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ARS Home » Northeast Area » Wyndmoor, Pennsylvania » Eastern Regional Research Center » Dairy and Functional Foods Research » Research » Publications at this Location » Publication #408358

Research Project: In vitro Human Gut System: Interactions Between Diet, Food Processing, and Microbiota

Location: Dairy and Functional Foods Research

Title: Metagenomes and metagenome-assembled genomes from ex vivo fecal incubations of six unique donors

item Narrowe, Adrienne
item Liu, Linshu
item Scarino Lemons, Johanna
item Firrman, Jenni
item Mahalak, Karley
item DEYAERT, STEF - Cryptobiotix
item BAUDOT, AURELIEN - Cryptobiotix
item VAN DEN ABBEELE, PIETER - Cryptobiotix

Submitted to: Microbiology Resource Announcements
Publication Type: Peer Reviewed Journal
Publication Acceptance Date: 12/18/2023
Publication Date: 1/18/2024
Citation: Narrowe, A.B., Liu, L.S., Scarino Lemons, J.M., Firrman, J., Mahalak, K.K., Deyaert, S., Baudot, A., Van Den Abbeele, P. 2024. Metagenomes and metagenome-assembled genomes from ex vivo fecal incubations of six unique donors. Microbiology Resource Announcements.

Interpretive Summary: The human gut microbiome is an important component of human health. Studies of the human gut microbiome work to identify specific bacteria or groups of bacteria associated with improved health, however the microbiomes of different individuals can vary in composition, making it difficult to identify universal characteristics. Additionally, microorgansisms that seem to be very similar can also contain different functional capacities. By sequencing and reconstructing microbial genomes from multiple individuals, we can work toward a more broad characterization of the potential found within the human gut microbiome. Large-scale data sharing facilitates this type of research and the dataset presented by this study adds to the catalog of human gut microbiome data.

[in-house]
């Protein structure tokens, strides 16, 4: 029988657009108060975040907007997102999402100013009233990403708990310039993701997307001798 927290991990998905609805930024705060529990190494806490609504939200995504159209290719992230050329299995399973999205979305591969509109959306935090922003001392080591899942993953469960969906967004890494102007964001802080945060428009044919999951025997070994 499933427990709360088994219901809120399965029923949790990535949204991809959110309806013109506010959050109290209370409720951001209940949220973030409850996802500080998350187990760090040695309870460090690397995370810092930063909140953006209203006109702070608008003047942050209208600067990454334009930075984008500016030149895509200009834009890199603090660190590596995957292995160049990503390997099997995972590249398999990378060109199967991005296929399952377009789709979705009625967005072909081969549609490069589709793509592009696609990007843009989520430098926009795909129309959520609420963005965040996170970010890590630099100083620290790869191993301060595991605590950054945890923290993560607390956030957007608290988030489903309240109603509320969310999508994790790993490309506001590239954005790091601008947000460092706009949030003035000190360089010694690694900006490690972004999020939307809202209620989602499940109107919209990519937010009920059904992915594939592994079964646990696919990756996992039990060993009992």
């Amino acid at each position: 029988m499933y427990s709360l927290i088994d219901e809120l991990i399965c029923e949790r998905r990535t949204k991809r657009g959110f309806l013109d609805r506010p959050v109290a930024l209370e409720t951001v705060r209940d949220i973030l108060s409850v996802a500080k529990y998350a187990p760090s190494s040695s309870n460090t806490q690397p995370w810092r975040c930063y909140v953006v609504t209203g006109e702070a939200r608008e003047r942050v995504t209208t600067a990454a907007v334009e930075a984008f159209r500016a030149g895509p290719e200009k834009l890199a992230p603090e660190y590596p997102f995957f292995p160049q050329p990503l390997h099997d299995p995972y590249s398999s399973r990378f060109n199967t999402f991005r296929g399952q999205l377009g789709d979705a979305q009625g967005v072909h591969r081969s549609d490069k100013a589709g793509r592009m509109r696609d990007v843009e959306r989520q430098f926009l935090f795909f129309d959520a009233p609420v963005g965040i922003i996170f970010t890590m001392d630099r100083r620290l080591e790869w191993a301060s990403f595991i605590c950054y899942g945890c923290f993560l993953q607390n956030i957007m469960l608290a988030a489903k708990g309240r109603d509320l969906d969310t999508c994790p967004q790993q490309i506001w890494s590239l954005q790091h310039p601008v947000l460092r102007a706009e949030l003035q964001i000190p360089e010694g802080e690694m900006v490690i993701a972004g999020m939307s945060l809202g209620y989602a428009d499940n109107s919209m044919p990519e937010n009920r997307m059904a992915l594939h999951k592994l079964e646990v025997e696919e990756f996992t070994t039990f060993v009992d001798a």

Technical Abstract: The gut microbiome is critical to human health and can both transform and be transformed by food components and bioactive products. Yet inter-individual differences in gut microbiome composition can affect the metabolism of these compounds. We used incubations of fecal samples from six adult donors to assess the effects of selected plant extracts on the human gut microbiome. From this, we present a donor-specific collection of 78 metagenomes (13/donor) and 143 metagenome-assembled genomes (MAGs) representing the gut microbiomes of six healthy adult human donors. In addition to adding to the catalog of publicly available human gut MAGs, this resource permits a genome-resolved look into microbial co-occurrence across six individuals.